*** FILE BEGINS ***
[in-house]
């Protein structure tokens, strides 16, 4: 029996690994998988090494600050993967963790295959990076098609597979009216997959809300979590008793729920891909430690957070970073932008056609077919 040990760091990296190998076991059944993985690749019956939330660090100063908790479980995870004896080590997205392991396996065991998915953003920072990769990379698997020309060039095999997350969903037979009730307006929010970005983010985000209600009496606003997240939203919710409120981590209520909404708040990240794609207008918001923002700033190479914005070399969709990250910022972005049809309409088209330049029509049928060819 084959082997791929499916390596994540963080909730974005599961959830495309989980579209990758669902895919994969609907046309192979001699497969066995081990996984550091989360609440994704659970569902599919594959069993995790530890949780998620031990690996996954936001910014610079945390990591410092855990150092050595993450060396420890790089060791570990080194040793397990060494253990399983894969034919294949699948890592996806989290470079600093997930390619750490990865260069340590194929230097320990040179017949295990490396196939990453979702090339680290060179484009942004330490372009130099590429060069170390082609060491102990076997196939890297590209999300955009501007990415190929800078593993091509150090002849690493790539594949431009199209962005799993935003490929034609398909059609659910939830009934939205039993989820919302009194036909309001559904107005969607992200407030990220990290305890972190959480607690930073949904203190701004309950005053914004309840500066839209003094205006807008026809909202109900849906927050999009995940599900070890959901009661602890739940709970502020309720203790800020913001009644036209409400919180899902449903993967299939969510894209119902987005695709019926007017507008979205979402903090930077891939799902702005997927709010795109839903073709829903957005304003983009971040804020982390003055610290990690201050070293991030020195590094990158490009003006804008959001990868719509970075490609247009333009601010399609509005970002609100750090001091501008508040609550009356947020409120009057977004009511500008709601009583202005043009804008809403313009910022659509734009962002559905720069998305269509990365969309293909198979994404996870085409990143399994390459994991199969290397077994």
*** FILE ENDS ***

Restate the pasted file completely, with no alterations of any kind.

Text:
[in-house]
């Protein structure tokens, strides 16, 4: 029996690994998988090494600050993967963790295959990076098609597979009216997959809300979590008793729920891909430690957070970073932008056609077919 040990760091990296190998076991059944993985690749019956939330660090100063908790479980995870004896080590997205392991396996065991998915953003920072990769990379698997020309060039095999997350969903037979009730307006929010970005983010985000209600009496606003997240939203919710409120981590209520909404708040990240794609207008918001923002700033190479914005070399969709990250910022972005049809309409088209330049029509049928060819 084959082997791929499916390596994540963080909730974005599961959830495309989980579209990758669902895919994969609907046309192979001699497969066995081990996984550091989360609440994704659970569902599919594959069993995790530890949780998620031990690996996954936001910014610079945390990591410092855990150092050595993450060396420890790089060791570990080194040793397990060494253990399983894969034919294949699948890592996806989290470079600093997930390619750490990865260069340590194929230097320990040179017949295990490396196939990453979702090339680290060179484009942004330490372009130099590429060069170390082609060491102990076997196939890297590209999300955009501007990415190929800078593993091509150090002849690493790539594949431009199209962005799993935003490929034609398909059609659910939830009934939205039993989820919302009194036909309001559904107005969607992200407030990220990290305890972190959480607690930073949904203190701004309950005053914004309840500066839209003094205006807008026809909202109900849906927050999009995940599900070890959901009661602890739940709970502020309720203790800020913001009644036209409400919180899902449903993967299939969510894209119902987005695709019926007017507008979205979402903090930077891939799902702005997927709010795109839903073709829903957005304003983009971040804020982390003055610290990690201050070293991030020195590094990158490009003006804008959001990868719509970075490609247009333009601010399609509005970002609100750090001091501008508040609550009356947020409120009057977004009511500008709601009583202005043009804008809403313009910022659509734009962002559905720069998305269509990365969309293909198979994404996870085409990143399994390459994991199969290397077994």